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How To Tell If Ice Is Safe And What To Do If You Fall In. Photo – Pixabay (PD)
Winter has settled in across the country, and many of the state parks are now blanketed with snow and ice. With summer temperatures still several months away, there is no better time to master the winter landscape. One particular feature of that landscape requires a bit of special attention and care: the ice. Since so many of our favorite winter activities, from ice fishing to snowshoeing to ice skating to snowmobiling, require venturing out onto the ice, practicing ice safety is essential.
If you’d like to explore the parks this winter without worrying about taking an unintentional Polar Bear Plunge, read on to learn how to tell if ice is safe.
1. Not all Ice is Created Equal
Wondering whether the ice is thick enough for your planned winter adventures? Well, that depends on what you’re planning to do. For example, ice that is thick enough for ice skating may not be thick enough for snowmobiling. Additionally, new, clear ice is about twice as strong as white or “snow” ice.
Here is a thickness chart to follow for new, clear ice:
Keep in mind that if the ice is not new and clear, you will need to double the thickness amounts listed above.
2. How to Determine Ice Thickness
An ice thickness chart is really only handy when you know the ice thickness, which isn’t always measured and displayed for your convenience. That means that you, dear reader, may have to measure the ice yourself. While you may have a tape measure on hand (which you’ll need), first you’ll need a hole that you can measure. For that, you’ll need one of these tools specially designed for ice measuring:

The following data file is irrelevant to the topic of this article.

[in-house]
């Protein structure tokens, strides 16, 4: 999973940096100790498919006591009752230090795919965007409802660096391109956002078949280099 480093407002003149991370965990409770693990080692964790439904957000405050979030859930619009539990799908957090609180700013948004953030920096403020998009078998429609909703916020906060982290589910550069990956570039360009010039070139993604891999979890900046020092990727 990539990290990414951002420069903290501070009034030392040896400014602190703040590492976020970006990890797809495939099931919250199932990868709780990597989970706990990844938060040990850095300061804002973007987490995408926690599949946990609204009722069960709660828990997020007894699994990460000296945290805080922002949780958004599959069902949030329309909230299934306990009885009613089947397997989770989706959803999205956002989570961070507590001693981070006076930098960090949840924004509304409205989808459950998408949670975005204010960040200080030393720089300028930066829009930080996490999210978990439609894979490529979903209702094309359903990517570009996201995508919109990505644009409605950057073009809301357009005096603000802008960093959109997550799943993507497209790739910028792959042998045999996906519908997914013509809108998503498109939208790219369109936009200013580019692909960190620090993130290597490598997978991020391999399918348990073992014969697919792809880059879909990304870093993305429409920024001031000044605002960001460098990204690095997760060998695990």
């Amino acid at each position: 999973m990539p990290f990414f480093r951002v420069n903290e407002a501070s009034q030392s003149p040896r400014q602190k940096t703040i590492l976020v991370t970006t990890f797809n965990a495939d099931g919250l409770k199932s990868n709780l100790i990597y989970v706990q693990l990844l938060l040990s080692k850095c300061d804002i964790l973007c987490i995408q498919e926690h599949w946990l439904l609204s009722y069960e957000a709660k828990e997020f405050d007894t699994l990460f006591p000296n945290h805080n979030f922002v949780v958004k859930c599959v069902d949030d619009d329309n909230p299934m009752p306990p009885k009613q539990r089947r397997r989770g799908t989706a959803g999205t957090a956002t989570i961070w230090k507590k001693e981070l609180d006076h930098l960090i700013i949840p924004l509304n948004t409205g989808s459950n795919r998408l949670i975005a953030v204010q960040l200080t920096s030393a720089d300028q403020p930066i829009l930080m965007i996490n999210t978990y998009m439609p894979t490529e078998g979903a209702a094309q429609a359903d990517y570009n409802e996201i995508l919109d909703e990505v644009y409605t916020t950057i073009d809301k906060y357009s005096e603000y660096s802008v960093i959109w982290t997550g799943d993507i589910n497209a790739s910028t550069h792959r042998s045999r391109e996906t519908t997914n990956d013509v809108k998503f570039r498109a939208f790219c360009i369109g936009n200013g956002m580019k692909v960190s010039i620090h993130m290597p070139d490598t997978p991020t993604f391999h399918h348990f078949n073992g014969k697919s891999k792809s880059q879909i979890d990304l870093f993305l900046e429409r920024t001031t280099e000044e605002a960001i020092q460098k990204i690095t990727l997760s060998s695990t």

Ice chisel – This metal rod has a flat, sharp blade welded onto one end. Use a stabbing motion to drive the chisel into the ice and create a hole.
Ice auger – There are 3 types of ice auger: electric-, gas- and hand-powered. Hand augers are prized for being quiet, lightweight and budget-friendly, although they require a bit more manual labor. Less manual labor is required for electric augers, which are also rather quiet. If you have a bit more money to spare, gas augers are the fastest at drilling through the ice. However, they are heavier and louder.
Cordless drill – Armed with a cordless drill and a long, 5/8″ wood auger bit, you’ll be able to drill through 8 inches of ice in under 30 seconds. Typically, any cordless drill that is at least 7.2 volts will work. However, a wood auger bit is a must, since they contain a spiral “flute” around the shaft lacking in metal drilling bits. The flute is necessary for pulling ice chips out of the hole and preventing the drill from getting stuck. Just be sure to dry the bit after each use and then spray it with silicone lubricant to keep it from rusting.
Once you’ve created a hole in the ice, you’ll be able to put that tape measure to use. Dip the tape measure into the hole, and hook it under the edge of the ice. If you want to get really fancy, you can invest in an ice fisherman’s ice skimmer which has inch markings on the handle. However you want to determine the thickness, just make sure you’re actually measuring. It can be temping to judge ice thickness based on how easily you were able to break the surface, which often leads to overestimating. Always measure to be safe – and if in any doubt whatsoever, just don’t risk it.
3. Be Prepared With Proper Gear
Even if you faithfully abide by the ice thickness chart and carefully measure to determine exact ice thickness, accidents can happen. It’s best to be prepared for the worst because, as they say, you’re better safe than sorry.
Always wear a life vest under your winter gear (or a flotation snowmobile suit) when venturing out onto the ice by foot or non-enclosed vehicle. Falling into icy waters will present enough of a challenge even without worrying about staying afloat. Wearing a life vest, should you fall through, will allow you to focus all of your energy on getting out of the water safely.